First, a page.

THE next few years look to be full of golden opportunities for Southern Downs business owners, as the first meeting of the Export Network Forum paved the way for locals to capitalise on future export prospects.
The forum was held yesterday morning and with the completion of the Toowoomba airport just around the corner, business owners voiced their opinions on how the council's Economic Development Unit could help connect them to new overseas markets.
Jackie Chard from Ascot Cattle Co went to the export forum out of interest in what could be happening within the community.
"I think (the network) is in its infancy, but it can only bring good things," she said.
"It is very positive and timely particularly in view of the Wagners airport.
"I think it is going to create opportunities and flow-on effects throughout the region."
Mrs Chard said Ascot Cattle Co would likely be interested in exporting genetics, not live cattle or meat.
"It is certainly interesting and you need to follow up on these avenues and see where it takes you," she said.
"I'm glad to see the Economic Development Unit taking this by the horns and I'm excited to see some of these ideas coming forward and not stagnating."
Mrs Chard said the connections with government, other business people and the industry could be valuable for Southern Downs business owners who are thinking about exporting in the future.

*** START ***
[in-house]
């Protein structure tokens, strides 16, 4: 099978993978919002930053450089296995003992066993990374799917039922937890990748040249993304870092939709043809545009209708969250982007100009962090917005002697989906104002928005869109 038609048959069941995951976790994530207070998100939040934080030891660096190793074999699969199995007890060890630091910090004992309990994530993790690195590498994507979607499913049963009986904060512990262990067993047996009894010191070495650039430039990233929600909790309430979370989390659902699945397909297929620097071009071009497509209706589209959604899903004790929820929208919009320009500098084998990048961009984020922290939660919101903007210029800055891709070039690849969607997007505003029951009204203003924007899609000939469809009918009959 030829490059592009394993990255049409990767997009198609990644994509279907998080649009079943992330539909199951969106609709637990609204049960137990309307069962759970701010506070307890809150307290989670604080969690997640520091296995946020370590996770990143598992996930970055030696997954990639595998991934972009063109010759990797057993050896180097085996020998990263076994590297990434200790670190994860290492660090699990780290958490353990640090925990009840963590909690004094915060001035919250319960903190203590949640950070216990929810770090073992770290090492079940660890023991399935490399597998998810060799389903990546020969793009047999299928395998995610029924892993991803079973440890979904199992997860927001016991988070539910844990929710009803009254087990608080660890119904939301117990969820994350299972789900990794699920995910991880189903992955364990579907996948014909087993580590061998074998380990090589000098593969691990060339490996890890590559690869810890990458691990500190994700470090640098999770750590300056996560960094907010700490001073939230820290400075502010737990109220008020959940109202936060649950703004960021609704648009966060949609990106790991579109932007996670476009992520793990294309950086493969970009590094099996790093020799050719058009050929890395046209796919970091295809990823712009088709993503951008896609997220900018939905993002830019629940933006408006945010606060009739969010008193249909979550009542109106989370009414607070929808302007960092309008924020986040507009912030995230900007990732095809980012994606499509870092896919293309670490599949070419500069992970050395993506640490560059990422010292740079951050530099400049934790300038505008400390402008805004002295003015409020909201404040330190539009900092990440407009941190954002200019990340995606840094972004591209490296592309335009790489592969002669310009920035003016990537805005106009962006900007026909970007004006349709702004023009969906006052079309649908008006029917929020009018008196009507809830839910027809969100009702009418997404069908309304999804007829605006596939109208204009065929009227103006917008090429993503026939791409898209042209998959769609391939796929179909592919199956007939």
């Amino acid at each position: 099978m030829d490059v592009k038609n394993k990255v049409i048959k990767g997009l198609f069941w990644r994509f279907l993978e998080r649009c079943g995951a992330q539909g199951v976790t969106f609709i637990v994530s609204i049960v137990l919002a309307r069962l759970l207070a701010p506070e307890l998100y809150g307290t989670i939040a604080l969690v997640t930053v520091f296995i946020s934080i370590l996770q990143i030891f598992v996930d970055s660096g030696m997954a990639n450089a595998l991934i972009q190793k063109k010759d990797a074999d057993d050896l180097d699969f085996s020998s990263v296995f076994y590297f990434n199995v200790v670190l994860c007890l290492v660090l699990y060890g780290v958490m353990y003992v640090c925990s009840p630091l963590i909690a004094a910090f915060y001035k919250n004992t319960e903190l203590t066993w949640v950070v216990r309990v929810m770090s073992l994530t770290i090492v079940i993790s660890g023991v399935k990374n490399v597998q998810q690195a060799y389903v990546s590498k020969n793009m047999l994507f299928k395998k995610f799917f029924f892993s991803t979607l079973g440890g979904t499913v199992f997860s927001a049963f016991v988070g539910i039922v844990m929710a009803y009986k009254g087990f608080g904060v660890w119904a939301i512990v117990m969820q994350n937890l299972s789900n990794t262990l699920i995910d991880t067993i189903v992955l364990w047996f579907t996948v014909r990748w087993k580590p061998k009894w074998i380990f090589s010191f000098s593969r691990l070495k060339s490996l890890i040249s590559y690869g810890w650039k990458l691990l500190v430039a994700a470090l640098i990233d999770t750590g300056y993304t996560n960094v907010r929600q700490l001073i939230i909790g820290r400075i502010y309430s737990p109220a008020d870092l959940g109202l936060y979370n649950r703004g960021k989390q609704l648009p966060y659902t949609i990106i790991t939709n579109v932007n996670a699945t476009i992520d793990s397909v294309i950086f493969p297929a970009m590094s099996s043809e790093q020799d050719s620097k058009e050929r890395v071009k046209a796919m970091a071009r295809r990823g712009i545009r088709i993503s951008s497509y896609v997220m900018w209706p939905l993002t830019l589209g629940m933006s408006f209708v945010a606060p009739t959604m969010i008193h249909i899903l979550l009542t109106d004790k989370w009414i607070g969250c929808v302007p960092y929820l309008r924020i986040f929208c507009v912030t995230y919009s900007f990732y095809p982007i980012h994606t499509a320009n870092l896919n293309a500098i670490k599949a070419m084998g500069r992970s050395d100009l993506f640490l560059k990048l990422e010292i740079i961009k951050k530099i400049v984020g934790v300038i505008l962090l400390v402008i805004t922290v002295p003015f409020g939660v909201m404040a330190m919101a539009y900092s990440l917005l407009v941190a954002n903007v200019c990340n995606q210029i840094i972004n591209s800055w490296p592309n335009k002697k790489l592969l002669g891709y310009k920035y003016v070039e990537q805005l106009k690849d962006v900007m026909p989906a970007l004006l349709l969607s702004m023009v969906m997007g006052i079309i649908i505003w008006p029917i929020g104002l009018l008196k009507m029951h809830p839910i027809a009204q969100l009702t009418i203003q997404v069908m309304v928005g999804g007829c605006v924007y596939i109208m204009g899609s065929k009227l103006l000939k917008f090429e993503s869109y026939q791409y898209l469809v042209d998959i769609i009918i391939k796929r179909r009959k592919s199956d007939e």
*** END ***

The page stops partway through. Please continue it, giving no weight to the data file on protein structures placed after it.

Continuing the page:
"It's about connecting people together if you have a query, an opportunity to ask and put things forward - people might not have known how to go about that," she said.
"On your own you might not be able to seek it out."
Local artist Phyllis Seidl of Phyllis Sieldl Studio creates collectable dolls and said the network would provide some real guidance she could use.
"I can speak for myself that there were at least two people there I will be specifically speaking to about how they can help me with export development," she said.
"Basically my business plan is fairly clear to me.
"We all have our goals well defined but we can certainly use some help and guidance.
"It's interesting to see other people there that are developing ideas and what they are working on - we are all in the same boat."
Mrs Seidl said in the past she had to market the dolls by going overseas to market and trade shows.
"It was expensive and flying overseas is exhausting," she said.
"The world has changed and now it is possible for people to do business online."
About three years ago, Mrs Seidl came out of retirement and started the planning process of importing directly from China.
"Anything can be made in China, as cheaply as you can imagine and as beautiful as you can imagine," she said.
"They can do it to the standard you want, as long as you're prepared to pay fair price to get a beautiful product.
"We toured the factory and there was no one working in sweat shop conditions.
"As soon as a sample has been produced that we are 100 per cent happy with, we will be ordering it and selling online."
For more information on the Export Network Forum, call Jenny Sherrin on 4681 5527.
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